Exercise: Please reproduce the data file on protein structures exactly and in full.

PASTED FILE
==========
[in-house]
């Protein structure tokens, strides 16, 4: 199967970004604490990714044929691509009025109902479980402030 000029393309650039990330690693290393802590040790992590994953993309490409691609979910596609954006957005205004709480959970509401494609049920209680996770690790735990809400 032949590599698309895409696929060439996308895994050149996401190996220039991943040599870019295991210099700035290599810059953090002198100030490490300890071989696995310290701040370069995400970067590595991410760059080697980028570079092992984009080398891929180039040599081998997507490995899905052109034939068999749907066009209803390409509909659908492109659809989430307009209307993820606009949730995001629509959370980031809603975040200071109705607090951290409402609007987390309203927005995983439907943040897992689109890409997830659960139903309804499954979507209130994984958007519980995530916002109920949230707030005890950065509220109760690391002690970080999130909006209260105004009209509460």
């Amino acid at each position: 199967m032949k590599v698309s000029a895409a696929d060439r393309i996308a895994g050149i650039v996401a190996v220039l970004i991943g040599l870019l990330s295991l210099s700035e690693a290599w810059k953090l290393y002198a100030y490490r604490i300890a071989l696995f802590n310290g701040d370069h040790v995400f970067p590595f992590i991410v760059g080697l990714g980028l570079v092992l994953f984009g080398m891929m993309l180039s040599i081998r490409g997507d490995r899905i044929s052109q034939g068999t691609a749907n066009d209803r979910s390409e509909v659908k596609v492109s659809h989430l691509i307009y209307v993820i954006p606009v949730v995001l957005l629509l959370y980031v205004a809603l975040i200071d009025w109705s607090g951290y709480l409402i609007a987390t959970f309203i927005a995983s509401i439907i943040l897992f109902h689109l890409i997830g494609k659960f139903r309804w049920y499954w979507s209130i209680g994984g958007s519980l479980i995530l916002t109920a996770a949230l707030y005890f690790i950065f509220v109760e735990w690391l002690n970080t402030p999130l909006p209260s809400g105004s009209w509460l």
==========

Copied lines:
[in-house]
């Protein structure tokens, strides 16, 4: 199967970004604490990714044929691509009025109902479980402030 000029393309650039990330690693290393802590040790992590994953993309490409691609979910596609954006957005205004709480959970509401494609049920209680996770690790735990809400 032949590599698309895409696929060439996308895994050149996401190996220039991943040599870019295991210099700035290599810059953090002198100030490490300890071989696995310290701040370069995400970067590595991410760059080697980028570079092992984009080398891929180039040599081998997507490995899905052109034939068999749907066009209803390409509909659908492109659809989430307009209307993820606009949730995001629509959370980031809603975040200071109705607090951290409402609007987390309203927005995983439907943040897992689109890409997830659960139903309804499954979507209130994984958007519980995530916002109920949230707030005890950065509220109760690391002690970080999130909006209260105004009209509460």
């Amino acid at each position: 199967m032949k590599v698309s000029a895409a696929d060439r393309i996308a895994g050149i650039v996401a190996v220039l970004i991943g040599l870019l990330s295991l210099s700035e690693a290599w810059k953090l290393y002198a100030y490490r604490i300890a071989l696995f802590n310290g701040d370069h040790v995400f970067p590595f992590i991410v760059g080697l990714g980028l570079v092992l994953f984009g080398m891929m993309l180039s040599i081998r490409g997507d490995r899905i044929s052109q034939g068999t691609a749907n066009d209803r979910s390409e509909v659908k596609v492109s659809h989430l691509i307009y209307v993820i954006p606009v949730v995001l957005l629509l959370y980031v205004a809603l975040i200071d009025w109705s607090g951290y709480l409402i609007a987390t959970f309203i927005a995983s509401i439907i943040l897992f109902h689109l890409i997830g494609k659960f139903r309804w049920y499954w979507s209130i209680g994984g958007s519980l479980i995530l916002t109920a996770a949230l707030y005890f690790i950065f509220v109760e735990w690391l002690n970080t402030p999130l909006p209260s809400g105004s009209w509460l």